On the 28th day of October, 1861, Mr. Davison enlisted in the U. S. Army and served in Co. E., 2nd Mich. Cavalry until honorably discharged on the 17th day of August, 1865, having served his country 4 years, 2 months, and eleven days.

Mr. Davison was one of the very few surviving veterans of the Civil War and was a familiar figure on the streets of the city.  Because of his long residence here, he was well acquainted with old settlers in all parts of the county and was a recognized authority on matters pertaining to events of forty or fifty years ago.  He had reached the ripe old age of about 83 years, and until the day of his death was active and healthy. 

He is survived by his wife, a family of grown-up children:  Wm. H. of Lansing;  Mrs. David Arker of St. Louis;  Mrs. Walter Babcock of Lansing; Walter S. of Tacoma, Wash;  and Mrs. Mary Hale of St. Louis;  two sisters and also two brothers and other relatives.  Funeral services were held Wednesday afternoon at 2 o'clock at the local Christian church, conducted by Rev. I. W. Kimberling, with burial in Oak Grove Cemetery.


*     *      *      *      *      *      *      *      *      *      *      *    


April 15, 1925 (nsp)


Deep grief was felt by the older residents of the village when the news came telling of the death of Mrs. B. J. White, who for the past few years, has made her home with her daughter, Mrs. Mary Ione Eaton of Battle Creek.

Mr. and Mrs. White and daughter came to our village in January 1883, Mr. White having previously erected a stave mill which he operated until his death.  Mrs. White then took up his work and continued the same for several years.

Mrs. White was a devout Christian, and a great worker in the M. E. church of which she was a member, both in the church and its charitable societies.  Mrs. White's charity did not end in the church but many and many are the times she helped the 'friends in need,' but no one learned of it only through the ones who were benefited.

The deceased commenced to fail in health about eight years ago but would not give up but kept up her activities in the church, business and home.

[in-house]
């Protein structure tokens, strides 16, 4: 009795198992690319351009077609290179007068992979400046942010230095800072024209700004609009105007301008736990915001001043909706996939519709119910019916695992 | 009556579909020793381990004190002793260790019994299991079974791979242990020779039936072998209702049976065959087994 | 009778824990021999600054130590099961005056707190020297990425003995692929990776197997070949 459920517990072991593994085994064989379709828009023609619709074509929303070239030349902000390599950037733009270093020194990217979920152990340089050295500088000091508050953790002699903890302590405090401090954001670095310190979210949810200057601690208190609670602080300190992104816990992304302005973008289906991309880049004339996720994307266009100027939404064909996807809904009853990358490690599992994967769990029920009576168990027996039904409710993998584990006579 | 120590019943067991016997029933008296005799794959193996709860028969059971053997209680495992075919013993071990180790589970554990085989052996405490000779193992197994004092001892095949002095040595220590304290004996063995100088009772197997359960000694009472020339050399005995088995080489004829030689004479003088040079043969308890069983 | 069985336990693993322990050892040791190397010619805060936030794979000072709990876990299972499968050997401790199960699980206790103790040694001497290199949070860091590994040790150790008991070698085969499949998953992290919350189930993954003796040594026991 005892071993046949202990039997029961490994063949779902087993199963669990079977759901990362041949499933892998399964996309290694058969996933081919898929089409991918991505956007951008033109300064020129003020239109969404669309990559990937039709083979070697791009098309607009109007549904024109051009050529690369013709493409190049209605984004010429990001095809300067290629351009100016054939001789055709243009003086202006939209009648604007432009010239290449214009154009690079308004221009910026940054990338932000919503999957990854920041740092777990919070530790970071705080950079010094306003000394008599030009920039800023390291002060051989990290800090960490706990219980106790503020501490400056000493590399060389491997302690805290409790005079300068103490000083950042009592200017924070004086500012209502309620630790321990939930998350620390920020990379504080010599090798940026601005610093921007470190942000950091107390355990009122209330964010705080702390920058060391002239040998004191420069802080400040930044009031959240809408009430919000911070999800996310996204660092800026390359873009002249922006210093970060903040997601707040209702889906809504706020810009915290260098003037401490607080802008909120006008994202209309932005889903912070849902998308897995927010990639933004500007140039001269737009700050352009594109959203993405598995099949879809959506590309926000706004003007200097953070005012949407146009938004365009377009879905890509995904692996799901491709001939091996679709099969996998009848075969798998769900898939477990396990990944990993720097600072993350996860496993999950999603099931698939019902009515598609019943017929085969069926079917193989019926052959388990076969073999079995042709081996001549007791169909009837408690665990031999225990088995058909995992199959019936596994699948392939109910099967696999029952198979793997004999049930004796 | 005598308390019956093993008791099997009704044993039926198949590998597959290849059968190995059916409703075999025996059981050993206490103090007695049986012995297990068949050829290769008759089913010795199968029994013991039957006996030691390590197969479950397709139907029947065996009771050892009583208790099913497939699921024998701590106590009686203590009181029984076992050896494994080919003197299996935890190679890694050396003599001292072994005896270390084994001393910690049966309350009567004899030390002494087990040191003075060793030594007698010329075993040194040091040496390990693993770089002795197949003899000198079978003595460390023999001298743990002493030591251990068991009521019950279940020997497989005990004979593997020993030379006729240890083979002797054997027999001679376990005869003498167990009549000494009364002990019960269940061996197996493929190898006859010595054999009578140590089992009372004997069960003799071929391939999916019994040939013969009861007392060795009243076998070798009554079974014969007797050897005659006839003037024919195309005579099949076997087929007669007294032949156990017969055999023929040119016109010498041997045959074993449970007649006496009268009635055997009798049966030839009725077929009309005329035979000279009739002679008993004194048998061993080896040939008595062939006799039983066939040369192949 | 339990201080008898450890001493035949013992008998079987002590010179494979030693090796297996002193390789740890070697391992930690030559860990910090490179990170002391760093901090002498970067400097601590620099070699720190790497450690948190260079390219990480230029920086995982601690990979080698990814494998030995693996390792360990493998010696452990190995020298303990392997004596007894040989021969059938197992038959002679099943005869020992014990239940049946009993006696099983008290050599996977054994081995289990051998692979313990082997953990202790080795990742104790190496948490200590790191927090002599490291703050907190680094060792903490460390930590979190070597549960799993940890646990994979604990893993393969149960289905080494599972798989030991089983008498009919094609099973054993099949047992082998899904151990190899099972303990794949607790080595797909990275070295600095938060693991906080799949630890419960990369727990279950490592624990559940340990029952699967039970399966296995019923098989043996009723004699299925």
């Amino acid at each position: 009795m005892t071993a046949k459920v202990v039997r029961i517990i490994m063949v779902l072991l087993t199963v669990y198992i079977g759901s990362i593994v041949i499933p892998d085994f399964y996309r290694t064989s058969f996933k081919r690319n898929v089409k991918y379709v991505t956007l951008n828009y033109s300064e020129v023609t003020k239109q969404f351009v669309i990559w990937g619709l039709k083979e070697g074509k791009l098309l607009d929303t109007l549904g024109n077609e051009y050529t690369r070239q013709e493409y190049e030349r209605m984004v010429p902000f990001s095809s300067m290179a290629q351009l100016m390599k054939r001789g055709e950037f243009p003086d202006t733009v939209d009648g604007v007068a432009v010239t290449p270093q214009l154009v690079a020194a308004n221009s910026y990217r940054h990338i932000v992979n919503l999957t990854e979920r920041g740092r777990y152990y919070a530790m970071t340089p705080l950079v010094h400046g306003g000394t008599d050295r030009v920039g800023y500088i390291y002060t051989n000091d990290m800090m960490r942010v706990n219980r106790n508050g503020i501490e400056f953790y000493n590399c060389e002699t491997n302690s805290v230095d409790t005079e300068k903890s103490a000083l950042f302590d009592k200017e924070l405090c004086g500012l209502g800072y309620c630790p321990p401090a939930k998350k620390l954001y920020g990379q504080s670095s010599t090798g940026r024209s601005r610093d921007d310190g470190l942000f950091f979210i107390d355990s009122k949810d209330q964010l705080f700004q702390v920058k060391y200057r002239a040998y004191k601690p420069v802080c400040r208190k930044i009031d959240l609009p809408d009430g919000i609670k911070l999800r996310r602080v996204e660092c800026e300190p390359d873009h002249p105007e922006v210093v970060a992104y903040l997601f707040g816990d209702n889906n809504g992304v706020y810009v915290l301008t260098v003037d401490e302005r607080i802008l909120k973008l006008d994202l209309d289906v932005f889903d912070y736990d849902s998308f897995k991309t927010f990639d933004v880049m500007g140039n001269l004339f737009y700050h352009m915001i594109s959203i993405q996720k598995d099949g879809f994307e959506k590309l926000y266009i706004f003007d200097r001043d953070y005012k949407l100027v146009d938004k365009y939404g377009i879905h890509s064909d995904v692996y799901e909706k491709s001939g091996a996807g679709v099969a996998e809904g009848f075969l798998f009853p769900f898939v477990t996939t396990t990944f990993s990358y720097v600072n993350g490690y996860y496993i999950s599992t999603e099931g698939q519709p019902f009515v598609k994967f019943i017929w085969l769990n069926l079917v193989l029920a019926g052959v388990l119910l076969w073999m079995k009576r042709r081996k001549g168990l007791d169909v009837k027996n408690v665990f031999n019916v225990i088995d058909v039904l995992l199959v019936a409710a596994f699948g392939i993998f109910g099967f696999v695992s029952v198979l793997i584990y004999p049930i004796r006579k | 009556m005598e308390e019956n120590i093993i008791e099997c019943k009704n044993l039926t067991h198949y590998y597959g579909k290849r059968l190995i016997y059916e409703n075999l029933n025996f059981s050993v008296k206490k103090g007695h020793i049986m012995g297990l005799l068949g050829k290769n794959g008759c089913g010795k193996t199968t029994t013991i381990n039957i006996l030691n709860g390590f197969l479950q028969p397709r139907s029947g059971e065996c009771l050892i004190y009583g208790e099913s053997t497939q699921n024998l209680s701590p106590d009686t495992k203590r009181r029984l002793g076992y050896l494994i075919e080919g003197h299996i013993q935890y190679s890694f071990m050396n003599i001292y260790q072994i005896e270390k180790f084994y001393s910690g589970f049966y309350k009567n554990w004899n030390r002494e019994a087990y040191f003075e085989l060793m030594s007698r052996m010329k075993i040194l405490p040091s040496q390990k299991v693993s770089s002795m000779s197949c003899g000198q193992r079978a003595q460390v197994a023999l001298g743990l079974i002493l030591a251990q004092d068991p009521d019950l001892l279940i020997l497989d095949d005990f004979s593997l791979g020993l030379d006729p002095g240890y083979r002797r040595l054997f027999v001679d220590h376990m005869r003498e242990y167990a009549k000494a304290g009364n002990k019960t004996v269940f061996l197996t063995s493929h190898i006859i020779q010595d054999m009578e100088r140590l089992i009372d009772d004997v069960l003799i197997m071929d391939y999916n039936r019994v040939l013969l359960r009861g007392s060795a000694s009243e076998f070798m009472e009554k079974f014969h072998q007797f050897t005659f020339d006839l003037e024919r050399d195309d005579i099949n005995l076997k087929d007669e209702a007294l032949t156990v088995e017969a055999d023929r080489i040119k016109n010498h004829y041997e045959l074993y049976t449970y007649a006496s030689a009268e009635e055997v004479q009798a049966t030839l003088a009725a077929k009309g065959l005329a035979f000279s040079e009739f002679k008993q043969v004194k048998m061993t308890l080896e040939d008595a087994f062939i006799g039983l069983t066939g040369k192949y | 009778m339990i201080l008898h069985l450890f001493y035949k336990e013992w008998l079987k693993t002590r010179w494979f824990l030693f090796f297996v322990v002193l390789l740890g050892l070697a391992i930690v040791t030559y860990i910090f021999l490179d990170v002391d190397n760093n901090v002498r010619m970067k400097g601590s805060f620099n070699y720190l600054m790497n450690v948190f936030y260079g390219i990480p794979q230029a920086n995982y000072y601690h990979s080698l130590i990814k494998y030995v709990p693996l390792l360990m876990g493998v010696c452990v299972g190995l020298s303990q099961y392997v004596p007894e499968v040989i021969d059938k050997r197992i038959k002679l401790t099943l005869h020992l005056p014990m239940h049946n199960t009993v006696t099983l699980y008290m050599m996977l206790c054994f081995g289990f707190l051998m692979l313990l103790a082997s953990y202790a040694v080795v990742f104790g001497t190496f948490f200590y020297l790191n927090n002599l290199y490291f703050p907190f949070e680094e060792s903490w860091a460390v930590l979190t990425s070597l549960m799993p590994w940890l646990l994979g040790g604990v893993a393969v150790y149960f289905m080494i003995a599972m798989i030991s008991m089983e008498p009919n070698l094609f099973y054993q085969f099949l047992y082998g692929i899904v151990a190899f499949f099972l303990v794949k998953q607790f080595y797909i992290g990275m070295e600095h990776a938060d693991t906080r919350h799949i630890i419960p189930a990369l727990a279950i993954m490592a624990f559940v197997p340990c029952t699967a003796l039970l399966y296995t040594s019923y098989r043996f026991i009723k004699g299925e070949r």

In September 1919 she was compelled to go to her daughter's home where she gradually failed until, for the past four years, has been a helpless invalid.  The untiring care and devotion of her daughter and husband is what has kept her with us during this time when death has hovered no near at times.  She retained her natural faculties to the last and superintended her business.

The deceased was born August 12, 1844 at Boston, Mass.  She was united in marriage to Benjamin James White December 9, 1864.  To them one child was born, Mary Ione Eaton.

Funeral services were held at the Eaton home April 1, at 2:30 o'clock.  H. A. Brattin and wife,  Mrs. C. C. Field,  Mrs. E. L. Ashworth and Mrs. Pearl Rowland from here were in attendance.


*     *      *      *      *      *      *      *      *      *      *      *    



Nov. 12, 1925


In the passing of Mrs. A. White the community has lost one of it's old and respected settlers.  Mr. White and wife came from Medina Co., Ohio, sixty-five years ago and located near Forest Hill.  Five children were born to this union:  Cora A., Myrtle A., Lettie E., Oren E., and Ardie L.  She is survived by the two sons, Oren and Ardie, seven grandchildren and two great grandchildren.

Mrs. White was identified with the church at Forest Hill and was a teacher in the Sunday School for many years.  She enjoyed the respect and esteem of the entire community.  Strong in her convictions of right, she did not falter in the course she marked out for herself.

Owing to the failing health of Mrs. White they moved to Shepherd and shortly after this move Mr. White passed away.

Almeda A. Ross was born in Medina Co., Ohio March 8, 1840.  She married Edward R. White in 1856, moved to Forest Hill in 1860 and departed this life November 12, 1925.


*              *                *                *                *                *                *                *                *                *                *                *             


May 9, 1925


Della Pitts was born in Constanpia Center, Otsego Co., NY on November 18, 1875, and departed from this life May 9, 1925.

At the age of 10 she moved to Michigan with her parents where they settled on a farm in Nottawa township.  When a young woman she confessed her faith in Christ and has since been a faithful church worker.

October 21, 1892 she was united in marriage to Eli Fordyce.  To this union four sons were born:  Egbert of Pellston,  Earl , Archie and Freeman of Gilmore.  Her husband preceded her in death by just five years and two weeks.

She was a kind and loving mother and will be greatly missed by all who knew her.  Funeral services were held Tuesday afternoon at the Gilmore Christian church.  Rev. Randal officiating.  Interment was made in Gilmore Cemetery.